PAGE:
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It Starts Now- Budget 2018 Must Include Increased Investment in Childcare

Aug 30, 2017

Earlier this month, Government launched their “It Starts Now” campaign which aims to inform parents of €19m in Extra Supports for families. As part of the awareness campaign, Government announced its intention to fund an additional 5,000 childcare spaces for school ages children and increase capital funding by 33% to €4 million.

The implementation of the childcare provisions announced by Government in Budget 2017 will be welcomed by families across Ireland and has been welcomed by Chambers Ireland. Childcare is a significant cost of living for many parents and more affordable childcare will have positive implications for families and businesses. By making quality childcare services affordable for parents, Government can reduce living costs for families, enhance female labour market participation, increase the wellbeing of children, address the gender-pay gap, and increase Government revenues with a higher rate of labour force participation.

Supporting Women in the Workplace

Access to affordable childcare is again part of our recommendations to Government ahead of Budget 2018 in October. The high cost of childcare often means that for parents, particularly lone parents, it is not cost effective to both work and pay for childcare. Retaining women in the workforce has also been highlighted as a concern for employers, and was attributed, in part, to the difficulty for employees in accessing affordable childcare.

Further, the reality of women’s default role as care-givers is that these interrupted career trajectories can often result in a gender pay gap, gender pension gap and an absence from positions associated with power and decision making. While these consequences (pay, pension and leadership inequality) are often examined separately, all of these gaps extend from the same root cause; being that women for the most part assume the care-giving roles in society, particularly when it comes to raising families. In some cases this is a choice, but for many, it is often justified for economic reasons because women are either earning less than their male counterparts or the option to take parental leave is not as accessible for partners.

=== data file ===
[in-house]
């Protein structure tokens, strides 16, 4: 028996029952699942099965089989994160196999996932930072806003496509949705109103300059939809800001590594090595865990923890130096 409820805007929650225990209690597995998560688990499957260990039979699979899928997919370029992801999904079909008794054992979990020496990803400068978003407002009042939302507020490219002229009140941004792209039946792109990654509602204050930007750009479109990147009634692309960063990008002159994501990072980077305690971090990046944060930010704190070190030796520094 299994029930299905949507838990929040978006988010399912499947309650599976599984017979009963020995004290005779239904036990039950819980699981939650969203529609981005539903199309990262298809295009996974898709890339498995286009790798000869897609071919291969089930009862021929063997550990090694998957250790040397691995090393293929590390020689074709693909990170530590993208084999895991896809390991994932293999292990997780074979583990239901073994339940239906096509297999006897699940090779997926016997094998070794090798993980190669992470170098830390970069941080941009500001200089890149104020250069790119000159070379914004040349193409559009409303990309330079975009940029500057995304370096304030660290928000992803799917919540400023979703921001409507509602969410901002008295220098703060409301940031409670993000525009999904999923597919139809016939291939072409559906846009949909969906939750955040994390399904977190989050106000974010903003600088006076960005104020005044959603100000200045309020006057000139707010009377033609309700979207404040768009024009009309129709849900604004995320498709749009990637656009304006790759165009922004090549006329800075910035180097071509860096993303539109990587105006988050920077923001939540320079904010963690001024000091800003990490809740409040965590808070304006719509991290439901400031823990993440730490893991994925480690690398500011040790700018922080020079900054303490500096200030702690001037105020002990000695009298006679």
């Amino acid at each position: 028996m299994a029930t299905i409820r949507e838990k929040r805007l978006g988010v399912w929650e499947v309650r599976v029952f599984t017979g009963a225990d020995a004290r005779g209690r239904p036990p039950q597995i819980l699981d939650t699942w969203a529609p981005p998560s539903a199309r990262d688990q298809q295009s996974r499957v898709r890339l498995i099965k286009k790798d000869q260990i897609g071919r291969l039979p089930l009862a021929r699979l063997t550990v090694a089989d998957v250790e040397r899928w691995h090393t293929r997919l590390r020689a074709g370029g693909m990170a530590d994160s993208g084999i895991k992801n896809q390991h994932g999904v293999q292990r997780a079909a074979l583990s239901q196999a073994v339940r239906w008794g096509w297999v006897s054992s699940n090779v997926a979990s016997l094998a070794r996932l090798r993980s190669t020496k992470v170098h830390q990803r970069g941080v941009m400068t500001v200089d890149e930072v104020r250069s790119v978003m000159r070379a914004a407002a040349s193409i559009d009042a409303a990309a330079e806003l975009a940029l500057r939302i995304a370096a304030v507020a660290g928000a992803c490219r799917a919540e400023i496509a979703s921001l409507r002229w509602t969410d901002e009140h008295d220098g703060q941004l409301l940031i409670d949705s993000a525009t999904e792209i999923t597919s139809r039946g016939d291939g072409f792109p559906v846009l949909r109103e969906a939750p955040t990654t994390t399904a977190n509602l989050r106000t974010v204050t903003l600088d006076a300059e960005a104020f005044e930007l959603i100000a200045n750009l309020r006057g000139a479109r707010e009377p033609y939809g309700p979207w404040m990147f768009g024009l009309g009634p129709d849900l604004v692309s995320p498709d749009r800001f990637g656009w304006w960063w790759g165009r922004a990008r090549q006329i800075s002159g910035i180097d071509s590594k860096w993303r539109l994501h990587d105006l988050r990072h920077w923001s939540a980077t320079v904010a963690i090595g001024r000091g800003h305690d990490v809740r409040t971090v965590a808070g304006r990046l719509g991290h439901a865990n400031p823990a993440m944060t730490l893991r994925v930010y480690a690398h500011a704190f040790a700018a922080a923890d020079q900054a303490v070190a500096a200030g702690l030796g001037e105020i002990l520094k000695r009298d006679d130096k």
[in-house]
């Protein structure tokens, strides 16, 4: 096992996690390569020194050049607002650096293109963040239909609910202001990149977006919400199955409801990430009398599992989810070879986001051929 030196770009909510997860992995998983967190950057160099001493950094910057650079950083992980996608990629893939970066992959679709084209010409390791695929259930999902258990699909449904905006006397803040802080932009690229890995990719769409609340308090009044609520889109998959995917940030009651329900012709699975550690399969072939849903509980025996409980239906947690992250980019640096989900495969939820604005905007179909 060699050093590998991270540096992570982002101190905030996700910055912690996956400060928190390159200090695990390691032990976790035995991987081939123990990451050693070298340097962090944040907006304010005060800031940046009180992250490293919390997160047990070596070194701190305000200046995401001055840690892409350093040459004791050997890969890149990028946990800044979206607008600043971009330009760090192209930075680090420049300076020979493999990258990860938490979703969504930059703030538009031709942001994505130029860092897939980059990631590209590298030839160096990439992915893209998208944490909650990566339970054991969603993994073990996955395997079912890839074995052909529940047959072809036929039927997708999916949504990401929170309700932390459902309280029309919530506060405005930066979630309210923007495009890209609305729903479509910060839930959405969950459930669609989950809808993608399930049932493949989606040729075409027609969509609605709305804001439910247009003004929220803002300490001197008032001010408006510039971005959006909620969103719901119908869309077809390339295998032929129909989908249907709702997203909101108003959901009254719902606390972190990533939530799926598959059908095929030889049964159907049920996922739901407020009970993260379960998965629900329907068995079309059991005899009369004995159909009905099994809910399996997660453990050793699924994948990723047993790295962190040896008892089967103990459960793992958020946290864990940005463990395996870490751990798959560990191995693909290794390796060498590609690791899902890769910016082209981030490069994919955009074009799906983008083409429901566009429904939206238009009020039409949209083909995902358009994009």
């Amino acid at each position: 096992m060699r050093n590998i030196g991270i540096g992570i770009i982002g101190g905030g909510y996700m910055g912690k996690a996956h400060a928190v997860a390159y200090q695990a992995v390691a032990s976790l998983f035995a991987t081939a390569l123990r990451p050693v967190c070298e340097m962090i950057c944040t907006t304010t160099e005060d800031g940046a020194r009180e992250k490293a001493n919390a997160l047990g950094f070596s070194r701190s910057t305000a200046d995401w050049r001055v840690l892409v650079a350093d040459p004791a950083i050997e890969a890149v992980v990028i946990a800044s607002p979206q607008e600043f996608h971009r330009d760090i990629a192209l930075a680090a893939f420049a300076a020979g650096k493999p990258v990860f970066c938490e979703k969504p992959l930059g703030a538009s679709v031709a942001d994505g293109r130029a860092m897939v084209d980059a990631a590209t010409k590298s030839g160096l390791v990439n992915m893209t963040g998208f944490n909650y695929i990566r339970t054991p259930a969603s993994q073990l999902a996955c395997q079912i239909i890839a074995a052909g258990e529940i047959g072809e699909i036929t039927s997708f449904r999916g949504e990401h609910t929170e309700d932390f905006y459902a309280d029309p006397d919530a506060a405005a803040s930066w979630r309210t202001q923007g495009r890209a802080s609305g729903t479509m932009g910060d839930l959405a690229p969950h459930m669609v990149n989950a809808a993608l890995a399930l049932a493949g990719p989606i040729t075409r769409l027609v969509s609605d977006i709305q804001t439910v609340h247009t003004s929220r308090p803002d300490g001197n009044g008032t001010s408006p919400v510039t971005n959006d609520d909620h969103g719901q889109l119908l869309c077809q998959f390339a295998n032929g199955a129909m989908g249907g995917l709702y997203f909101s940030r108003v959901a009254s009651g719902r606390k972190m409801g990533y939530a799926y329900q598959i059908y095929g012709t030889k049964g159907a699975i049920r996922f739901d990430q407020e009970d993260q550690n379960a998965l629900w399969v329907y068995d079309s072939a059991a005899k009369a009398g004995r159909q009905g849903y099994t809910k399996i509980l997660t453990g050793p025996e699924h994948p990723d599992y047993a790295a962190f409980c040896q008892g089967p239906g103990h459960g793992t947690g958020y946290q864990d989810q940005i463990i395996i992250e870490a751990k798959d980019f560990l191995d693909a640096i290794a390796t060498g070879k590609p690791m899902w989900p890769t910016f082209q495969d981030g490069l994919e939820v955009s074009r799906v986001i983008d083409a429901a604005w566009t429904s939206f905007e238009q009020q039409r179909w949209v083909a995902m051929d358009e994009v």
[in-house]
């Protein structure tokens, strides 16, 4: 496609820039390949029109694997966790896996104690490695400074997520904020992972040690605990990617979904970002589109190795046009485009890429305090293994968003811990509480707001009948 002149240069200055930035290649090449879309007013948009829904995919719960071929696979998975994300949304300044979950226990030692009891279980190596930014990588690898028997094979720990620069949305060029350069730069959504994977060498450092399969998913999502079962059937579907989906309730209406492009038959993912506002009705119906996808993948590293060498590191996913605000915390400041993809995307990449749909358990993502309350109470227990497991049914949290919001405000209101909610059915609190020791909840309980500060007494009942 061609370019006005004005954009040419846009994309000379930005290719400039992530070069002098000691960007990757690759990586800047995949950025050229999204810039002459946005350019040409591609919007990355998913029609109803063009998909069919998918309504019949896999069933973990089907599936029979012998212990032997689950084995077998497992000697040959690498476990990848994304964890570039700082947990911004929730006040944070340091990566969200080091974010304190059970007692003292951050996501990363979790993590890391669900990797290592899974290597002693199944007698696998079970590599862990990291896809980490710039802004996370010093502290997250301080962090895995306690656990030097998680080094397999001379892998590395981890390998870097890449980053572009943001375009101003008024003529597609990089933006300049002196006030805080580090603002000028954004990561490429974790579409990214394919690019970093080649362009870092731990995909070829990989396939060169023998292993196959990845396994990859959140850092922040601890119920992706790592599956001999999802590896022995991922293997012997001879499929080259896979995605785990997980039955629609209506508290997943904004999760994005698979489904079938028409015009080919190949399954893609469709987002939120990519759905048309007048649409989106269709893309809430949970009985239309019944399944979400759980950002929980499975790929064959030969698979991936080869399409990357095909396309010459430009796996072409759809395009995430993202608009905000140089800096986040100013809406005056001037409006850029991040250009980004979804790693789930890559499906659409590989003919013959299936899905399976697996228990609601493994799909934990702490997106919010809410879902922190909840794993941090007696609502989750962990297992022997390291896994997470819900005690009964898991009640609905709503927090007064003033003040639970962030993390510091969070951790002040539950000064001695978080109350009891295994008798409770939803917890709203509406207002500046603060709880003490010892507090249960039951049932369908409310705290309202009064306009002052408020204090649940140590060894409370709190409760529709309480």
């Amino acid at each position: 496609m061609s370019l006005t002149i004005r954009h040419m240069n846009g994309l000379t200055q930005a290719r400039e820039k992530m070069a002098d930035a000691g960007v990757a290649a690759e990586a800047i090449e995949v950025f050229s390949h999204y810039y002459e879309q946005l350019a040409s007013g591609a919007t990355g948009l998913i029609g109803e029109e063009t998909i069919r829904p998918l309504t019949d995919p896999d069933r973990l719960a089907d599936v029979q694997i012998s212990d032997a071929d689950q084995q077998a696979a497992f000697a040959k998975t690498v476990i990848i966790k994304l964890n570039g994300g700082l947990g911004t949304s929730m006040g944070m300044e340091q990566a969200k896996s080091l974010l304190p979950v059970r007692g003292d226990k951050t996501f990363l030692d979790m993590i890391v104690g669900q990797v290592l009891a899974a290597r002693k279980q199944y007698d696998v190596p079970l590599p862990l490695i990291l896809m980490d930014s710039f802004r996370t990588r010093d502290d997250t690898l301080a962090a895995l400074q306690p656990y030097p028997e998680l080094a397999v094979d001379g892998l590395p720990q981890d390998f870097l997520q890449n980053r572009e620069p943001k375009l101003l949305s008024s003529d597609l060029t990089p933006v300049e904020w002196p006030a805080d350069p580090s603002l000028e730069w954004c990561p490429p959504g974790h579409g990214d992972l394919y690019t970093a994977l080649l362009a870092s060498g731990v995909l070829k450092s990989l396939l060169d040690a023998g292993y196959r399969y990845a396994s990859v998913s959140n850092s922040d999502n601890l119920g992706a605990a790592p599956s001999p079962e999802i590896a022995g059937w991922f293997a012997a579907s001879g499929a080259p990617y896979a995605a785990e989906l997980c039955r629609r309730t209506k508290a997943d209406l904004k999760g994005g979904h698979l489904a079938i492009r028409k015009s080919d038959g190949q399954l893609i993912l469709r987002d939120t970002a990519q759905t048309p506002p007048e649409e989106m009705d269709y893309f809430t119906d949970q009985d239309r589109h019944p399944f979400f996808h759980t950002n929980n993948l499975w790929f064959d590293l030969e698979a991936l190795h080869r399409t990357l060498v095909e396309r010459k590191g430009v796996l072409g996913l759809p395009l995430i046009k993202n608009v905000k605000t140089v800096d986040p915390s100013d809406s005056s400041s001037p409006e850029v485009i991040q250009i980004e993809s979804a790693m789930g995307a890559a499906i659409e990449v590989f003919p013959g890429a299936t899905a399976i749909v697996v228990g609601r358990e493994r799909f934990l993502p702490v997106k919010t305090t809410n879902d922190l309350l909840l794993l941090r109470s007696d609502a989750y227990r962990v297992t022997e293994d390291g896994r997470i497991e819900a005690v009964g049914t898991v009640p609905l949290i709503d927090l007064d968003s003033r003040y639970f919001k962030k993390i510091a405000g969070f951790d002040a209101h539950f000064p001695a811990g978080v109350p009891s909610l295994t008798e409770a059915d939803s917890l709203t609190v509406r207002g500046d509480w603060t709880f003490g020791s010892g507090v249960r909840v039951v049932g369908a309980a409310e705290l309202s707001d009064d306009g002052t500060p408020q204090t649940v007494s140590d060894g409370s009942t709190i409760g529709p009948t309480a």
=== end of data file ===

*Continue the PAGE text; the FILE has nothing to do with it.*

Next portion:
Improving Competitivness 

Improving and retaining our competitiveness as an economy must be a central part of how Ireland prepares for the impact on our economy of Brexit. It is our view that that Budget 2018 provides us with an opportunity to address gaps that may be impacting Ireland’s economic performance. Ireland is competing against the top performing countries in the OECD for investment and for access to markets, and if we are to position ourselves as a knowledge-economy with a highly skilled workforce, our human capital must be developed to its fullest. Therefore, ensuring that Ireland is a more equal society, where men and women are supported to reach their full potential, as citizens, employees, leaders and entrepreneurs, should be a crucial part of future policy planning. By ensuring access to affordable childcare services, there are knock-on has positive implications for female labour market participation, the well-being of children, the gender-pay gap, and for Government revenues (due to higher rate of labour force participation.

What we’re asking for

  • Government must continue to invest in child-care servicesin the long-term and that funding secured in last year’s budget (€19 million) be matched in Budget 2018.
    • Government must ensure that the commitments made in the National Women’s Strategy are introduced and adequately resourced, including: maximising use of schools and existing facilities to support school age childcare, and initiatives to support women returning to work from maternity leave.  
    • Government must work with employers’ groups to examine how increasing parental leave provisions can be introduced and managed with minimal burden to employers

 

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